The objectives of this study were to 1) determine IFABP and calprotectin levels vary by gestational age in the first week of life, and 2) to determine if IFABP and calprotectin levels change over time in premature infants who are most at risk of developing NEC.
We utilized blood specimens and clinical data from subjects consented (by parent/guardian) and enrolled in three prospective neonatal cohort studies approved by the Institutional Review Board.
Subjects were recruited from 2015 to 2018 from two tertiary children’s hospitals within the same health care system. Inclusion criteria were infants admitted to the NICU with gestational ages ranging from 24 to 40 weeks, who had blood specimens available the first week of life. We also included a sub-cohort of premature subjects with gestational ages between 24 and 29 weeks with at least 4 longitudinal blood specimens over the course of the NICU hospitalization. We excluded infants with culture-positive sepsis in the first week of life, acquired and congenital intestinal disease (such as NEC, spontaneous intestinal perforation, gastroschisis, etc.), intestinal surgery, congenital heart disease, or death prior to discharge from the NICU.
Clinical and demographic data were collected from the various databases. Variables included gender, race, ethnicity, gestational age, birth weight, 5 min Apgar scores, hematocrit, and chorioamnionitis (defined by clinical diagnosis or pathology findings). Type of feeding (breast milk vs. type of formula) associated with date of specimen collection was obtained.
Serum and plasma specimens were collected at various time points depending on the study in which the subject was enrolled (most subjects had daily blood specimens for the first week of life and some studies continued with weekly specimens throughout the hospitalization). For the first week of life, specimens were obtained from day of life 4–7. For longitudinal specimens, we utilized specimens obtained at approximately two-week intervals. Specimens were kept at 4 °C in the clinical lab until they were processed (typically within 48 h) into aliquot tubes and immediately frozen. Specimens were kept frozen at − 80 °C until assays were performed.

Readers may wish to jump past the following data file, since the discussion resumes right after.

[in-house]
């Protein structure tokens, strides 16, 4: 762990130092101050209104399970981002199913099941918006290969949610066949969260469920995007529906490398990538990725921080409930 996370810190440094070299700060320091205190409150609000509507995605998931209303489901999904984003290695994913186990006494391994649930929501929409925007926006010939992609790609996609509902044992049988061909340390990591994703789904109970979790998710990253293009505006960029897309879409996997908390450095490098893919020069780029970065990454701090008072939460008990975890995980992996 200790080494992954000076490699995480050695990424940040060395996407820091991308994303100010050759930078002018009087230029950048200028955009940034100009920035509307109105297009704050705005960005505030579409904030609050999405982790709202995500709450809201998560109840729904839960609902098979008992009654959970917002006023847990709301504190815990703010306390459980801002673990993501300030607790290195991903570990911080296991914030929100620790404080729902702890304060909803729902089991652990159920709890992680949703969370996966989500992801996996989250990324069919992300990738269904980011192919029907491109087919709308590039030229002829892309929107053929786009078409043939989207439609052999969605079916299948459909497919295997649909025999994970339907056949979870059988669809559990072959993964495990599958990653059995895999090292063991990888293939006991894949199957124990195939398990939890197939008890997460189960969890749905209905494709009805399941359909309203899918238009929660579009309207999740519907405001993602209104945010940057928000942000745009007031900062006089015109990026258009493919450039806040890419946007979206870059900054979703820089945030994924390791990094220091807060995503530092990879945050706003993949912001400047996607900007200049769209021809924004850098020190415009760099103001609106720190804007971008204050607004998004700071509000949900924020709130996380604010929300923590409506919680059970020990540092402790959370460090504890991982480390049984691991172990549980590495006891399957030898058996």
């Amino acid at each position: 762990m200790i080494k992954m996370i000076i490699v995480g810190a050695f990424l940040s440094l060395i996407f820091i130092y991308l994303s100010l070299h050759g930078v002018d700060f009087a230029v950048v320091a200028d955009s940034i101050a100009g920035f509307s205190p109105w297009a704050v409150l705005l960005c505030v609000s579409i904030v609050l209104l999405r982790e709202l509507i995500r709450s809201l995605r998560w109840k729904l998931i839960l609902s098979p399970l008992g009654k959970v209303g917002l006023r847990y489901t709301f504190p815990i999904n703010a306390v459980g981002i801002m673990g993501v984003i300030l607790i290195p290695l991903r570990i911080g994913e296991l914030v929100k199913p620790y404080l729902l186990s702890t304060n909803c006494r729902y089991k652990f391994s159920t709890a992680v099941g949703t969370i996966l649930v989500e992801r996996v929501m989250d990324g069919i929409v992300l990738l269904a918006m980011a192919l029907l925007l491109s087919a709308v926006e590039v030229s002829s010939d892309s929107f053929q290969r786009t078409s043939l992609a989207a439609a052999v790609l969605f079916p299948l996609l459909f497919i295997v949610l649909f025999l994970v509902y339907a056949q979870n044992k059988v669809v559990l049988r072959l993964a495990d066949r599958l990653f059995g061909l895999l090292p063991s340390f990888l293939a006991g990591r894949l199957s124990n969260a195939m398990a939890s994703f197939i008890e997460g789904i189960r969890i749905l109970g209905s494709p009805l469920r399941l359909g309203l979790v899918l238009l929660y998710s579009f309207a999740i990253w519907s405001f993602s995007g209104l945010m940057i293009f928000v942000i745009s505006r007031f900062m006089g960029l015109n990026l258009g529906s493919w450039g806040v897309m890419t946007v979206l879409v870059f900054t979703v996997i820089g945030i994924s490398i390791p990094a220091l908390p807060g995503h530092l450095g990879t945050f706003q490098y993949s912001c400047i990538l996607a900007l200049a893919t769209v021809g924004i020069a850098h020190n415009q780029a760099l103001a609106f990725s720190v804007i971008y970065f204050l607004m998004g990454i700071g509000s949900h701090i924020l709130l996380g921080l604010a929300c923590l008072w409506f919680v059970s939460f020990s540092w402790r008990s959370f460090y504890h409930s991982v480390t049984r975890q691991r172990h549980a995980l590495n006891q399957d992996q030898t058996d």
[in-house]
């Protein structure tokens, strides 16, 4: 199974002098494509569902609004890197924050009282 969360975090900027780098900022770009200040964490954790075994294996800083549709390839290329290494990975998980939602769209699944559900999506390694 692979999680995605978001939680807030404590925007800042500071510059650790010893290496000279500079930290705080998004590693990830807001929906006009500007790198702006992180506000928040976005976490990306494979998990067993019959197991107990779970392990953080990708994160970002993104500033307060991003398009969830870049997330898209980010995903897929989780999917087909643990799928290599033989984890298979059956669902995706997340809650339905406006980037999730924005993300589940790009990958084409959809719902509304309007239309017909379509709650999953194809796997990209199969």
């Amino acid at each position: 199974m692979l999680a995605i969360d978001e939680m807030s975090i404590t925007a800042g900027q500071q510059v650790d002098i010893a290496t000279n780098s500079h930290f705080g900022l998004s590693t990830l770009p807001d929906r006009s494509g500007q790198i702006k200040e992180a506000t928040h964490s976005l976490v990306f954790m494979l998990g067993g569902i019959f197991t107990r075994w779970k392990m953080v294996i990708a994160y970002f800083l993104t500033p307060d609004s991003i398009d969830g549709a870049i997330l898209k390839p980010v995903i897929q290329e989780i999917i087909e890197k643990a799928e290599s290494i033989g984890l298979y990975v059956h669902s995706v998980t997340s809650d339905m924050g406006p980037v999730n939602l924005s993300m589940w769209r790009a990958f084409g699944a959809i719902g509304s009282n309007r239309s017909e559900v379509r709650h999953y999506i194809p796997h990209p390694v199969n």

Commercial assays were used according to manufacturer specifications for both IFABP (Hycult Biotech, #HK406–01), using a 10X dilution factor and specimen volume of 10 μl, and S100A8/S100A9 heterodimer (R&D Systems, Cat# DS8900), using a 200X dilution factor specimen volume of 1 μl.
As this was an exploratory study, we estimated needing at least 10 subjects per two-week gestational age period (i.e. 24–25, 26–27 weeks) to see at least a 20% difference between groups. We estimated needing 15–20 preterm subjects with longitudinal specimens to see a difference over time. Our primary outcome was the biomarker level during the first week of life per gestational age group, and our secondary outcome was the change in biomarker levels over time (by day of life). We explored other clinical variables for modifying and confounding effects (gender, race, ethnicity, birth weight, and Apgar score). Sub-analyses in the subjects with available data explored the effect of hematocrit, chorioamnionitis, and a feeding type on biomarker levels.
Descriptive statistics and mixed effects linear regression equations for repeated measures with 95% confidence intervals (CI) were used to compare results between groups. Normality was determined using the Shapiro-Wilcoxin normality test. Values were log-transformed to better approximate a normal distribution, and the geometric mean of the log-transformed values was explored. To compare medians using descriptive statistics in the first week of life, differences between two groups were measured with Wilcoxin rank-sum tests, and differences between > 2 groups were compared with Kruskal-Wallis tests. Fisher’s exact tests were used to compare categorical variables. Two-tailed P values < 0.05 were considered significant. Statistical analyses were performed using Stata (StataCorp. 2015. Stata Statistical Software: Release 14. College Station, TX: StataCorp LP).
We enrolled 112 subjects who had specimens available the first week of life, and 19 representative premature subjects who had longitudinal specimens with 4–5 time points per subject beginning with the first week of life. See Table 1 for baseline demographics and Table 2 for birth characteristics. The following clinical variables had incomplete data: 89 subjects had hematocrit data, 62 subjects had chorioamnionitis data, and 23 subjects had feeding data.